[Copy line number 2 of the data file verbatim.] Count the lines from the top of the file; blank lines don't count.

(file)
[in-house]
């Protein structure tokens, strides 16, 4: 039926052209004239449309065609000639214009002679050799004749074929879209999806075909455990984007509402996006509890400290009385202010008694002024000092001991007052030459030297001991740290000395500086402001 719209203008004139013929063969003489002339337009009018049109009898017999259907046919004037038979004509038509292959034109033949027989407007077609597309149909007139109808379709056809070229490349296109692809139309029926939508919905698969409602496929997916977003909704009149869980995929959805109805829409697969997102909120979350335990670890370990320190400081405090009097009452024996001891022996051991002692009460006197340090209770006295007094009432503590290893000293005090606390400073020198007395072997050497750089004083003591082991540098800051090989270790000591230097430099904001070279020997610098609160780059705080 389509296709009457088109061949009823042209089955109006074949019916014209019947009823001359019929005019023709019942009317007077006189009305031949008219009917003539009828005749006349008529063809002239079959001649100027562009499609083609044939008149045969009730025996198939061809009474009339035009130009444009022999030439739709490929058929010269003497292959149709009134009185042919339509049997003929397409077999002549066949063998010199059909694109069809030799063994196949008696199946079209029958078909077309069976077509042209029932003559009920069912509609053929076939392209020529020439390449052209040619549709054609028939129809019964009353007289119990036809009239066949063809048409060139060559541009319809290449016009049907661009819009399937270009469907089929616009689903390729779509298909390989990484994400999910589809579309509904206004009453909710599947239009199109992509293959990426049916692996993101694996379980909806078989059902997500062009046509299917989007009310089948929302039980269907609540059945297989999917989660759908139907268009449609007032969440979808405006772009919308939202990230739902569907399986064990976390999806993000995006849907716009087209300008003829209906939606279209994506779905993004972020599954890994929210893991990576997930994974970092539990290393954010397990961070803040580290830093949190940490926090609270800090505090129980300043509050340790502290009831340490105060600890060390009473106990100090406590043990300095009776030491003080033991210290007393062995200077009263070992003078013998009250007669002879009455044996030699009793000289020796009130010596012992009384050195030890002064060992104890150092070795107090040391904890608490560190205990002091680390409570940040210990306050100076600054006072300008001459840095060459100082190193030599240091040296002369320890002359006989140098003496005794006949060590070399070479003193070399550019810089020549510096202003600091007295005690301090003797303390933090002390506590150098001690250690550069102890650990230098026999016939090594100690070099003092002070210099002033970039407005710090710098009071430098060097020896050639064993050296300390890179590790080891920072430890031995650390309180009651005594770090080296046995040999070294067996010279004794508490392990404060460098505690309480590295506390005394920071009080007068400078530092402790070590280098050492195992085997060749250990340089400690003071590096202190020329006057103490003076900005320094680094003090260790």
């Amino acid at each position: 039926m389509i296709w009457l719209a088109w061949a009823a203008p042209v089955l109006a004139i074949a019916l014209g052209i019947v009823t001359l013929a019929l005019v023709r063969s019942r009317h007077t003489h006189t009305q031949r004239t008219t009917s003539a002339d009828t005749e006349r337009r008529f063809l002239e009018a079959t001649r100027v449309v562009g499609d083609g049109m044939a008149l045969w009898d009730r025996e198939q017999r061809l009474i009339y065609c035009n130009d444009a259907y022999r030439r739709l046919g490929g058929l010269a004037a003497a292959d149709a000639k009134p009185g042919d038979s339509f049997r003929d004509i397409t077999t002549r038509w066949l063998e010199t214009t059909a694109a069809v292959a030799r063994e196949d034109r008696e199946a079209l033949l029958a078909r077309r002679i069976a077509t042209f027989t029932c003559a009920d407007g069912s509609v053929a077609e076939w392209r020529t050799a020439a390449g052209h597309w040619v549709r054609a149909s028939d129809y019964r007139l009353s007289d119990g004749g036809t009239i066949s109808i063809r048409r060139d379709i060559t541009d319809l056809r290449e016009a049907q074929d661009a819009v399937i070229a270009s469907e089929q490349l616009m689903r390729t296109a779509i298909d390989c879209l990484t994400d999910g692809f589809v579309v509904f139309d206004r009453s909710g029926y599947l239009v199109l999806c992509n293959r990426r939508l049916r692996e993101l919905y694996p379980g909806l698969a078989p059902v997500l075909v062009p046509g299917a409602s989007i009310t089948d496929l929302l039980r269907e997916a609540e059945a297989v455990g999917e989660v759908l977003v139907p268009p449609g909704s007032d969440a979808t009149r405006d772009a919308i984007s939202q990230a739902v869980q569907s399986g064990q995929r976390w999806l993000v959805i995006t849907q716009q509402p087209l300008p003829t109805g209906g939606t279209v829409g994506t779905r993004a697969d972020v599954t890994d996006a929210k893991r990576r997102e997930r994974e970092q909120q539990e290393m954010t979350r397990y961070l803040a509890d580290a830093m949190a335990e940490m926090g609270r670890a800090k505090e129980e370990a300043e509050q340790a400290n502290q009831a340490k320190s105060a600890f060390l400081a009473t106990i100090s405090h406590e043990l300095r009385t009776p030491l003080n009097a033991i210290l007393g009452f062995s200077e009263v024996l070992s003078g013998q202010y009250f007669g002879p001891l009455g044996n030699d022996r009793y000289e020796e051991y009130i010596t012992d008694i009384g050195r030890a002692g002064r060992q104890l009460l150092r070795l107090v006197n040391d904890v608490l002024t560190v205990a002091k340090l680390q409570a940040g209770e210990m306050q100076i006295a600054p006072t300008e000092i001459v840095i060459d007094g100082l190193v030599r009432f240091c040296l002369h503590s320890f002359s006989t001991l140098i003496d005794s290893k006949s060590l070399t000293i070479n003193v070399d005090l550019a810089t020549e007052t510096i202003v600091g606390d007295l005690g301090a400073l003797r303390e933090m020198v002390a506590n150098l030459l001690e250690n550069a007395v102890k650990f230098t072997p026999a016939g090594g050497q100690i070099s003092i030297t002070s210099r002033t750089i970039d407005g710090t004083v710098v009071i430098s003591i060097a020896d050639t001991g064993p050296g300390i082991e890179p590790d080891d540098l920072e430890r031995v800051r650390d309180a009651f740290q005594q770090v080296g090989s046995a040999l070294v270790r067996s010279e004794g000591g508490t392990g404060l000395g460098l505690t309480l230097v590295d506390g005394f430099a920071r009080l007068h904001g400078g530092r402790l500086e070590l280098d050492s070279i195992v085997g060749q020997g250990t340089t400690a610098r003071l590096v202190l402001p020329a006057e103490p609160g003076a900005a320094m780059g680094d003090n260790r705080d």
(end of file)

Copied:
């Protein structure tokens, strides 16, 4: 039926052209004239449309065609000639214009002679050799004749074929879209999806075909455990984007509402996006509890400290009385202010008694002024000092001991007052030459030297001991740290000395500086402001 719209203008004139013929063969003489002339337009009018049109009898017999259907046919004037038979004509038509292959034109033949027989407007077609597309149909007139109808379709056809070229490349296109692809139309029926939508919905698969409602496929997916977003909704009149869980995929959805109805829409697969997102909120979350335990670890370990320190400081405090009097009452024996001891022996051991002692009460006197340090209770006295007094009432503590290893000293005090606390400073020198007395072997050497750089004083003591082991540098800051090989270790000591230097430099904001070279020997610098609160780059705080 389509296709009457088109061949009823042209089955109006074949019916014209019947009823001359019929005019023709019942009317007077006189009305031949008219009917003539009828005749006349008529063809002239079959001649100027562009499609083609044939008149045969009730025996198939061809009474009339035009130009444009022999030439739709490929058929010269003497292959149709009134009185042919339509049997003929397409077999002549066949063998010199059909694109069809030799063994196949008696199946079209029958078909077309069976077509042209029932003559009920069912509609053929076939392209020529020439390449052209040619549709054609028939129809019964009353007289119990036809009239066949063809048409060139060559541009319809290449016009049907661009819009399937270009469907089929616009689903390729779509298909390989990484994400999910589809579309509904206004009453909710599947239009199109992509293959990426049916692996993101694996379980909806078989059902997500062009046509299917989007009310089948929302039980269907609540059945297989999917989660759908139907268009449609007032969440979808405006772009919308939202990230739902569907399986064990976390999806993000995006849907716009087209300008003829209906939606279209994506779905993004972020599954890994929210893991990576997930994974970092539990290393954010397990961070803040580290830093949190940490926090609270800090505090129980300043509050340790502290009831340490105060600890060390009473106990100090406590043990300095009776030491003080033991210290007393062995200077009263070992003078013998009250007669002879009455044996030699009793000289020796009130010596012992009384050195030890002064060992104890150092070795107090040391904890608490560190205990002091680390409570940040210990306050100076600054006072300008001459840095060459100082190193030599240091040296002369320890002359006989140098003496005794006949060590070399070479003193070399550019810089020549510096202003600091007295005690301090003797303390933090002390506590150098001690250690550069102890650990230098026999016939090594100690070099003092002070210099002033970039407005710090710098009071430098060097020896050639064993050296300390890179590790080891920072430890031995650390309180009651005594770090080296046995040999070294067996010279004794508490392990404060460098505690309480590295506390005394920071009080007068400078530092402790070590280098050492195992085997060749250990340089400690003071590096202190020329006057103490003076900005320094680094003090260790």